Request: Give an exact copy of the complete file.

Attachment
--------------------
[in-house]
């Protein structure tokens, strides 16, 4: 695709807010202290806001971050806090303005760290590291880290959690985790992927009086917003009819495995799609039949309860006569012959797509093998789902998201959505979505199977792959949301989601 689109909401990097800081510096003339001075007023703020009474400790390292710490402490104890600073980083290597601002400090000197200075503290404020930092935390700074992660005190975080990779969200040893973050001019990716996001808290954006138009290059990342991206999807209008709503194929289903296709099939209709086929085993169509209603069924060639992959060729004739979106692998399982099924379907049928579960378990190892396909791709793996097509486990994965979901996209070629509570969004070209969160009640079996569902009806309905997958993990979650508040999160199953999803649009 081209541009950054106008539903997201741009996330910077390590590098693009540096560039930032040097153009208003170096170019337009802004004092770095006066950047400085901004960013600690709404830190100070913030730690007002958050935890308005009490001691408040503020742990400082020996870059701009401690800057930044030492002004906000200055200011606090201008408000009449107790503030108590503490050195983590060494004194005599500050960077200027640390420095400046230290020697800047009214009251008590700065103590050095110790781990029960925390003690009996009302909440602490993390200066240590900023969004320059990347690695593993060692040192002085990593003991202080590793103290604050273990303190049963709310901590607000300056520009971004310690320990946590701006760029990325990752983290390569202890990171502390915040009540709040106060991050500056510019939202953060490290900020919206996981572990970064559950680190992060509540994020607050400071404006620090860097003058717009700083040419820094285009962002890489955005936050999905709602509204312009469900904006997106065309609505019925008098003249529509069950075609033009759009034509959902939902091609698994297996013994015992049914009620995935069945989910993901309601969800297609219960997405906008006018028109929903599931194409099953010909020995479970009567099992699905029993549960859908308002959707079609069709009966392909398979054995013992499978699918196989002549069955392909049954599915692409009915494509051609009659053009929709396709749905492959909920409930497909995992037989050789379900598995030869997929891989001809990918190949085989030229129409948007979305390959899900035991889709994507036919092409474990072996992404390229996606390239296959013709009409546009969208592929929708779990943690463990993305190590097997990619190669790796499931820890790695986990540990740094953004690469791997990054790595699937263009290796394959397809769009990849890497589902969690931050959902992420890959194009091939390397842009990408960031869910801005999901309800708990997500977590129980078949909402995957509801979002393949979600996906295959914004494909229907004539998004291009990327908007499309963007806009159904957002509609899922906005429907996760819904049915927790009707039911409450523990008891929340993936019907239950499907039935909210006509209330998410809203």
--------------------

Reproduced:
[in-house]
């Protein structure tokens, strides 16, 4: 695709807010202290806001971050806090303005760290590291880290959690985790992927009086917003009819495995799609039949309860006569012959797509093998789902998201959505979505199977792959949301989601 689109909401990097800081510096003339001075007023703020009474400790390292710490402490104890600073980083290597601002400090000197200075503290404020930092935390700074992660005190975080990779969200040893973050001019990716996001808290954006138009290059990342991206999807209008709503194929289903296709099939209709086929085993169509209603069924060639992959060729004739979106692998399982099924379907049928579960378990190892396909791709793996097509486990994965979901996209070629509570969004070209969160009640079996569902009806309905997958993990979650508040999160199953999803649009 081209541009950054106008539903997201741009996330910077390590590098693009540096560039930032040097153009208003170096170019337009802004004092770095006066950047400085901004960013600690709404830190100070913030730690007002958050935890308005009490001691408040503020742990400082020996870059701009401690800057930044030492002004906000200055200011606090201008408000009449107790503030108590503490050195983590060494004194005599500050960077200027640390420095400046230290020697800047009214009251008590700065103590050095110790781990029960925390003690009996009302909440602490993390200066240590900023969004320059990347690695593993060692040192002085990593003991202080590793103290604050273990303190049963709310901590607000300056520009971004310690320990946590701006760029990325990752983290390569202890990171502390915040009540709040106060991050500056510019939202953060490290900020919206996981572990970064559950680190992060509540994020607050400071404006620090860097003058717009700083040419820094285009962002890489955005936050999905709602509204312009469900904006997106065309609505019925008098003249529509069950075609033009759009034509959902939902091609698994297996013994015992049914009620995935069945989910993901309601969800297609219960997405906008006018028109929903599931194409099953010909020995479970009567099992699905029993549960859908308002959707079609069709009966392909398979054995013992499978699918196989002549069955392909049954599915692409009915494509051609009659053009929709396709749905492959909920409930497909995992037989050789379900598995030869997929891989001809990918190949085989030229129409948007979305390959899900035991889709994507036919092409474990072996992404390229996606390239296959013709009409546009969208592929929708779990943690463990993305190590097997990619190669790796499931820890790695986990540990740094953004690469791997990054790595699937263009290796394959397809769009990849890497589902969690931050959902992420890959194009091939390397842009990408960031869910801005999901309800708990997500977590129980078949909402995957509801979002393949979600996906295959914004494909229907004539998004291009990327908007499309963007806009159904957002509609899922906005429907996760819904049915927790009707039911409450523990008891929340993936019907239950499907039935909210006509209330998410809203």